Is Toll-Free Dead?

Peter : On Rad's Radar?
| Peter Radizeski of RAD-INFO, Inc. talking telecom, Cloud, VoIP, CLEC, and The Channel.

Is Toll-Free Dead?

In a discussion with Adam Jacobs, VP at, one of the talking points was that the large IXC's - AT&T, Level3, CenturyLink and Windstream - have a vested interest in the $4 billion toll-free business, which Jacobs says is going away. I counter that with the new toll-free area code - 844 - being released, then toll-free utilization is increasing, not decreasing. By their own admission, vanity toll-free is still going strong.

Toll-free has often been used for Branding with an actually 800 number being as coveted as a 212 number in the NYC area.

Jacobs argued that will flat-rate dialing becoming universal toll-free is silly. Not sure how universal flat-rate dialing is. Cell plans are usually free mobile-to-mobile, but there is a bucket of minutes for calling landlines (including conference bridges). Also, in many rural areas, there isn't flat-rate. I just sold some landlines in Westchester NY, where the lines are metered!!! Just like in Chicago.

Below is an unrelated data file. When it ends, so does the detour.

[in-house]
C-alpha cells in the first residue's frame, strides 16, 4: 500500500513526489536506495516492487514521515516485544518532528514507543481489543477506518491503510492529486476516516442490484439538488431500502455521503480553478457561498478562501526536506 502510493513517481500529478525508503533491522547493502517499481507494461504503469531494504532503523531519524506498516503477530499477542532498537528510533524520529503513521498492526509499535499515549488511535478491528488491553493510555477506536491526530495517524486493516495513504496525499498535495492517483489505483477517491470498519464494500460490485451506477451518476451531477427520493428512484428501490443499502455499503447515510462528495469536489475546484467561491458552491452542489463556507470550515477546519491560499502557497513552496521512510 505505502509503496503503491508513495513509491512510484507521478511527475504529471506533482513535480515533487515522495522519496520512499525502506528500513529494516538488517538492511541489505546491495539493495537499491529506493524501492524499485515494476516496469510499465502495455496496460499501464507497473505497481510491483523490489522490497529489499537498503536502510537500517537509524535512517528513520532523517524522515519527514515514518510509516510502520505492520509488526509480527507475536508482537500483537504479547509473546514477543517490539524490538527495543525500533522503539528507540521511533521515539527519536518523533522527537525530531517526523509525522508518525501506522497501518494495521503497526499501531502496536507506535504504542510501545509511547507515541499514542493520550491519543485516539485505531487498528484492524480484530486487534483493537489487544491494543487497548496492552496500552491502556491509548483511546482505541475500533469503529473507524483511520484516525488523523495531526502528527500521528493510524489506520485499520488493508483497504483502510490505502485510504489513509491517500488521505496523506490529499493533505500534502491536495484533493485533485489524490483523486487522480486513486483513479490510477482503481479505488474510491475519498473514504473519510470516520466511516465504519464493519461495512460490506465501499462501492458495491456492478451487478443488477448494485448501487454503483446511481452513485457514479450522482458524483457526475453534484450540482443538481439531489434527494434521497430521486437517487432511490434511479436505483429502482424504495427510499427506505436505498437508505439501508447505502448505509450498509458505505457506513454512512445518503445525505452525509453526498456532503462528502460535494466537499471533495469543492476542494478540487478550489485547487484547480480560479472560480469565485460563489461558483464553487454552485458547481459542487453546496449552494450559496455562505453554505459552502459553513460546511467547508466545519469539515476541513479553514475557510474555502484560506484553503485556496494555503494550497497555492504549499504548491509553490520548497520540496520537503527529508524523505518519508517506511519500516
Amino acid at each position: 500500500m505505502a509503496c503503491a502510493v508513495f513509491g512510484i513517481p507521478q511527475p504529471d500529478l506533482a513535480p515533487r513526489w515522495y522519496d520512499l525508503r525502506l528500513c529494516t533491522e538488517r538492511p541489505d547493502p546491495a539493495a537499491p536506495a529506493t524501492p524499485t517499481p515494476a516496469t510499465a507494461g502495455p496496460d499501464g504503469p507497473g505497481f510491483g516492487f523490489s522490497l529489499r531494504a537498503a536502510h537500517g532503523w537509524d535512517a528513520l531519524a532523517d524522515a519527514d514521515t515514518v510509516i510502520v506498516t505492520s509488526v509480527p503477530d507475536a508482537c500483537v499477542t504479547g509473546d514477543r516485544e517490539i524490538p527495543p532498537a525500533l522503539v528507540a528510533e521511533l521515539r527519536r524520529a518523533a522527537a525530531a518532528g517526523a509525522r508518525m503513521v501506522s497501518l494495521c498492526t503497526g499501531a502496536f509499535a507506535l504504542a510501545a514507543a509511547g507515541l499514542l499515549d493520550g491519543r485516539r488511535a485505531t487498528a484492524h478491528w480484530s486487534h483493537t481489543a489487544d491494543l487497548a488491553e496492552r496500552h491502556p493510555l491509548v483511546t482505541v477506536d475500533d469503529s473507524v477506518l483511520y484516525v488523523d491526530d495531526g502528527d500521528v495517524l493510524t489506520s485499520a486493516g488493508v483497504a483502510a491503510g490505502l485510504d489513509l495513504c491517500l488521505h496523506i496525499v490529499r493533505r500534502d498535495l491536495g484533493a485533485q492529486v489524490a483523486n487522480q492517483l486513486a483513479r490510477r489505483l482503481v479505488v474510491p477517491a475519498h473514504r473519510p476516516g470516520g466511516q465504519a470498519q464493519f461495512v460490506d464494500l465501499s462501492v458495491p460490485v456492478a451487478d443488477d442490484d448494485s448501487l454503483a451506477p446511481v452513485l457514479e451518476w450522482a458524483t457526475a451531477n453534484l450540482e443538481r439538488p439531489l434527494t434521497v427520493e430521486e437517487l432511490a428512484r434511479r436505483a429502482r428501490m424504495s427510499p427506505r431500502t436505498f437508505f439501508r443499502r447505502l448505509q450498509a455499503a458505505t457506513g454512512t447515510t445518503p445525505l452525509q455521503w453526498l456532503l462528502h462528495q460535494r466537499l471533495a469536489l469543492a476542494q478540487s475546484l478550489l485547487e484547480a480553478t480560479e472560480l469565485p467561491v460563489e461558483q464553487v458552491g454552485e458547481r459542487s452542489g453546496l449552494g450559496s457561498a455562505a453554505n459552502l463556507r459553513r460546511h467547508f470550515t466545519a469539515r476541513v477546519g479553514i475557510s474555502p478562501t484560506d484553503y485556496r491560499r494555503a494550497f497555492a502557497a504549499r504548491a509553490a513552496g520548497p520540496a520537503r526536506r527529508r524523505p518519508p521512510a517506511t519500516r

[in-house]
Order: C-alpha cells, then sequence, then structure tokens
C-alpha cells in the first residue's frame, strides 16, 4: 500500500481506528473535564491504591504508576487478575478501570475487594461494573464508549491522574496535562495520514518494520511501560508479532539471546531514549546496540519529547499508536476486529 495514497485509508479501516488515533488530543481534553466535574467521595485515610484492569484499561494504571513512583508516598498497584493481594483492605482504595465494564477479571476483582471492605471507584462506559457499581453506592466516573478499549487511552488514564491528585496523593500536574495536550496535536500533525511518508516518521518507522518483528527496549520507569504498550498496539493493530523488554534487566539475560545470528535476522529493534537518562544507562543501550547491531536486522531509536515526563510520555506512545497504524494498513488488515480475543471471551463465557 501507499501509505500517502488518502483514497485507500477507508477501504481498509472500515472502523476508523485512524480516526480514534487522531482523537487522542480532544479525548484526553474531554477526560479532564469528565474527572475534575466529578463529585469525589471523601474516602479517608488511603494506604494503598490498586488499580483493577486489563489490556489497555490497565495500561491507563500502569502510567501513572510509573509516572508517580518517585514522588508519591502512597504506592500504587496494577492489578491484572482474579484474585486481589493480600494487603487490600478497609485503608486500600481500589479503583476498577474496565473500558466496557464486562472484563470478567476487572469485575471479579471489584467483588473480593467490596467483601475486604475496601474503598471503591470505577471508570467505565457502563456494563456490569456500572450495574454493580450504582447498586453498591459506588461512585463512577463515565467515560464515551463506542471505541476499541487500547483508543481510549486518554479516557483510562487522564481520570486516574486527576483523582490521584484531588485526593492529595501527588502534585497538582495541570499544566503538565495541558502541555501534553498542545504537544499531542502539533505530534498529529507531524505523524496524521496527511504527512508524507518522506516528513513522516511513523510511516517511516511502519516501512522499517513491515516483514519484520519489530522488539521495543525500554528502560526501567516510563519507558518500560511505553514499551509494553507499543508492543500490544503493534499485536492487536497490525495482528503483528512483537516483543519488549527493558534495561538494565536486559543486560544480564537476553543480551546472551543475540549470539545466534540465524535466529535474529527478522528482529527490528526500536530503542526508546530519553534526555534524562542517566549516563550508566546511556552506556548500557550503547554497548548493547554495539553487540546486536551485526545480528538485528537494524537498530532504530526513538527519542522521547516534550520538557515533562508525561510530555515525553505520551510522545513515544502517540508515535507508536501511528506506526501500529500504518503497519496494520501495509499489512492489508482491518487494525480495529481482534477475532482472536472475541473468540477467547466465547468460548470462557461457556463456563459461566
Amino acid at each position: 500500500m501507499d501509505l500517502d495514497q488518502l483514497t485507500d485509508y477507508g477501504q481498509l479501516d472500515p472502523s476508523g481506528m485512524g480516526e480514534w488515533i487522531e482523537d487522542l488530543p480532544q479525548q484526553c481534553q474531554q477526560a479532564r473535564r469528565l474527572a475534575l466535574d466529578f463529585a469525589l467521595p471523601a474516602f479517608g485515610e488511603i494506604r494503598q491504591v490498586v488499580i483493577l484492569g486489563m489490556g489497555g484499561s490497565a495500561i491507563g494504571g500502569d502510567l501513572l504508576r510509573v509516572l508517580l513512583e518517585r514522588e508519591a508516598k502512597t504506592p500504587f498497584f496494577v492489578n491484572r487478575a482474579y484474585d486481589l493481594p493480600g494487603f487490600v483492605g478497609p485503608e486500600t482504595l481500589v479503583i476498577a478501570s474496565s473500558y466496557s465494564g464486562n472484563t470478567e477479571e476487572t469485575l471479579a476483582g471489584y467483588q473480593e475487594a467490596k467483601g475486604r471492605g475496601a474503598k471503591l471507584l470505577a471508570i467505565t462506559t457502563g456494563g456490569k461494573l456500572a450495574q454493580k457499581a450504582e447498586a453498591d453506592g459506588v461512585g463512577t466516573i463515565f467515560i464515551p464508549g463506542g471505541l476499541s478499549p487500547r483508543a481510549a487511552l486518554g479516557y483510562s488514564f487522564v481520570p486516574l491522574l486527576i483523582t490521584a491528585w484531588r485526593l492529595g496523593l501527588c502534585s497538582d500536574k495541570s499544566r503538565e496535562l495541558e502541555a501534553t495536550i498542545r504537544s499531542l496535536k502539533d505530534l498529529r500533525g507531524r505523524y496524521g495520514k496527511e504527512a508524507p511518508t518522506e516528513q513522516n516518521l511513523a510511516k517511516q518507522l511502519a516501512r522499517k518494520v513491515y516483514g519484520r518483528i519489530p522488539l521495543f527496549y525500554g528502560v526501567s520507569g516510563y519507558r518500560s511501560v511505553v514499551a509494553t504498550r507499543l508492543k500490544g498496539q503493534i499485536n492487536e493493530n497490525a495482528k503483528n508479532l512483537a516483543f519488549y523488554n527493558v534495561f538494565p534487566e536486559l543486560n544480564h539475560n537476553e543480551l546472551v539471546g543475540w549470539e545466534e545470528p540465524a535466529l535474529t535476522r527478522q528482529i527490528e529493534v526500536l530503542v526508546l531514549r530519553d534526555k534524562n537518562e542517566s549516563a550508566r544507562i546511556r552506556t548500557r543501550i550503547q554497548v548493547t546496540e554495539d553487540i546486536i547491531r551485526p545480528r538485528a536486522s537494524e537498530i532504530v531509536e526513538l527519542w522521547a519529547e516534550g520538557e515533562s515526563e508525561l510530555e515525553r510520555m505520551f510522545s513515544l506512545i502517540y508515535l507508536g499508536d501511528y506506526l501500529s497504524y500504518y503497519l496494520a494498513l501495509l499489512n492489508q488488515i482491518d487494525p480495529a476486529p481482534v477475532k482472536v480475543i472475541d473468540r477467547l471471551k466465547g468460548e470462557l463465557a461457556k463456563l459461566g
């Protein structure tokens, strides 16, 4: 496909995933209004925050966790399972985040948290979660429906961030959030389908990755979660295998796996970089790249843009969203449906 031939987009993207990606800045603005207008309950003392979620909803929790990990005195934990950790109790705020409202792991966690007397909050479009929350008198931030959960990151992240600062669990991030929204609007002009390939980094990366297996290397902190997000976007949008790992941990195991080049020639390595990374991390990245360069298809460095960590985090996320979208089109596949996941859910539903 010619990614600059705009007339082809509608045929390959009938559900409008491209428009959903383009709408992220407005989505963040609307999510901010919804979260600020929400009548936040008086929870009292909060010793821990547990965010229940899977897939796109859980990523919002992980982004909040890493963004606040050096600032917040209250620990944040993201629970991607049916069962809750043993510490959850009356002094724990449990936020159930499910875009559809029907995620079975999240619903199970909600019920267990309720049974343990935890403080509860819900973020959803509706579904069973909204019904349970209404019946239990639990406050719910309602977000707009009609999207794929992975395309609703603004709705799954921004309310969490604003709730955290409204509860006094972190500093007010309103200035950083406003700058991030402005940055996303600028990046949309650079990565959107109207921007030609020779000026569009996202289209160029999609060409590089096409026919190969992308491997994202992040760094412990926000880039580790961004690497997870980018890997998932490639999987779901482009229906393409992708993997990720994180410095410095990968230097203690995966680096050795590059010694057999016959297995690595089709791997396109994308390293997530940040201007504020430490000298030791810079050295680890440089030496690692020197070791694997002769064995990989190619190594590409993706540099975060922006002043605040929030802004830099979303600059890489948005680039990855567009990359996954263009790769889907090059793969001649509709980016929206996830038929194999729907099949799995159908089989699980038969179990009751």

I would argue that toll-free and long distance toll fees are declining in usage and that new businesses don't even think about those things. However, to say they are dead is premature.

The rest of the conversation with StartMeeting was about the launch of Enterprise service, which includes screen share, customized greetings and other features layered on top of the free conference bridge (with toll dialing, not toll-free).

Jacobs talks about the cost savings of moving from any LEC bridge to StartMeeting. It's is as high as 80% savings. Agents should be climbing aboard to sell this channel friendly service, since they can dust off the "I WIll Save You $$" slogans and business cards.

Conferencing usage by corporate employees is up. StartMeeting has seen 50% growth in the last year -- now handling one billion minutes per month from 4 million active users. And Jacobs shared that many of those users are corporate employees. So is analyzing call detail records to sell their services to enterprise by sharing with the enterprise how many minutes or calls its employees are already using on their service. "Organize your users," Jacobs says. Reduce costs, add a screen sharing account for each use, manage those accounts in the admin portal, and add a custom greeting (for $2 per month). Jacobs also pointed out that most corporate conference calls are with other employees. There are sunk costs there that eliminate the need for a toll-free bridge. It is a channel friendly proposition that Telarus and Intelysis are now offering to their sub-agents.

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